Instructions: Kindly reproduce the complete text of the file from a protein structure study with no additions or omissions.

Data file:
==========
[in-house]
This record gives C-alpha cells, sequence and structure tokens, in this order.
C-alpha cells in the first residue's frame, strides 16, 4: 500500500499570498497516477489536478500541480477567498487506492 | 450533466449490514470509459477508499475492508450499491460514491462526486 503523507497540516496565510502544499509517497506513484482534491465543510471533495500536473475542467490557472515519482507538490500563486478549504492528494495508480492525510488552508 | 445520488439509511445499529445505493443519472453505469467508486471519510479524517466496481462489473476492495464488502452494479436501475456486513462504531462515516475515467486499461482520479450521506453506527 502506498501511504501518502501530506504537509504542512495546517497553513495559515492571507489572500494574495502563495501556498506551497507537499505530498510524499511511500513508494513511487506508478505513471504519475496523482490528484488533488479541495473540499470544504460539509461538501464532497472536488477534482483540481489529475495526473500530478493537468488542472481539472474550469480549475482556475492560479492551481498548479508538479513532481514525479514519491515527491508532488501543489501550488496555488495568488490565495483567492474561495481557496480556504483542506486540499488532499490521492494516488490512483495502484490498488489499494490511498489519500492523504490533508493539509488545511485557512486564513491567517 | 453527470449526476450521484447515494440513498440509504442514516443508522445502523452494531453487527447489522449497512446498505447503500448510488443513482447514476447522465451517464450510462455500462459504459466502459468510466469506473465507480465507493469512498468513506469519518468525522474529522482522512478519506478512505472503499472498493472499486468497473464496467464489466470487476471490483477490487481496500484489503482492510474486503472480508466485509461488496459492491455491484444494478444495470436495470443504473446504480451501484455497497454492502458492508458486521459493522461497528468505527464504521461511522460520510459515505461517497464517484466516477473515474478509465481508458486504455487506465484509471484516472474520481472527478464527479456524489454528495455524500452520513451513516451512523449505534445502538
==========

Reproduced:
[in-house]
This record gives C-alpha cells, sequence and structure tokens, in this order.
C-alpha cells in the first residue's frame, strides 16, 4: 500500500499570498497516477489536478500541480477567498487506492 | 450533466449490514470509459477508499475492508450499491460514491462526486 503523507497540516496565510502544499509517497506513484482534491465543510471533495500536473475542467490557472515519482507538490500563486478549504492528494495508480492525510488552508 | 445520488439509511445499529445505493443519472453505469467508486471519510479524517466496481462489473476492495464488502452494479436501475456486513462504531462515516475515467486499461482520479450521506453506527 502506498501511504501518502501530506504537509504542512495546517497553513495559515492571507489572500494574495502563495501556498506551497507537499505530498510524499511511500513508494513511487506508478505513471504519475496523482490528484488533488479541495473540499470544504460539509461538501464532497472536488477534482483540481489529475495526473500530478493537468488542472481539472474550469480549475482556475492560479492551481498548479508538479513532481514525479514519491515527491508532488501543489501550488496555488495568488490565495483567492474561495481557496480556504483542506486540499488532499490521492494516488490512483495502484490498488489499494490511498489519500492523504490533508493539509488545511485557512486564513491567517 | 453527470449526476450521484447515494440513498440509504442514516443508522445502523452494531453487527447489522449497512446498505447503500448510488443513482447514476447522465451517464450510462455500462459504459466502459468510466469506473465507480465507493469512498468513506469519518468525522474529522482522512478519506478512505472503499472498493472499486468497473464496467464489466470487476471490483477490487481496500484489503482492510474486503472480508466485509461488496459492491455491484444494478444495470436495470443504473446504480451501484455497497454492502458492508458486521459493522461497528468505527464504521461511522460520510459515505461517497464517484466516477473515474478509465481508458486504455487506465484509471484516472474520481472527478464527479456524489454528495455524500452520513451513516451512523449505534445502538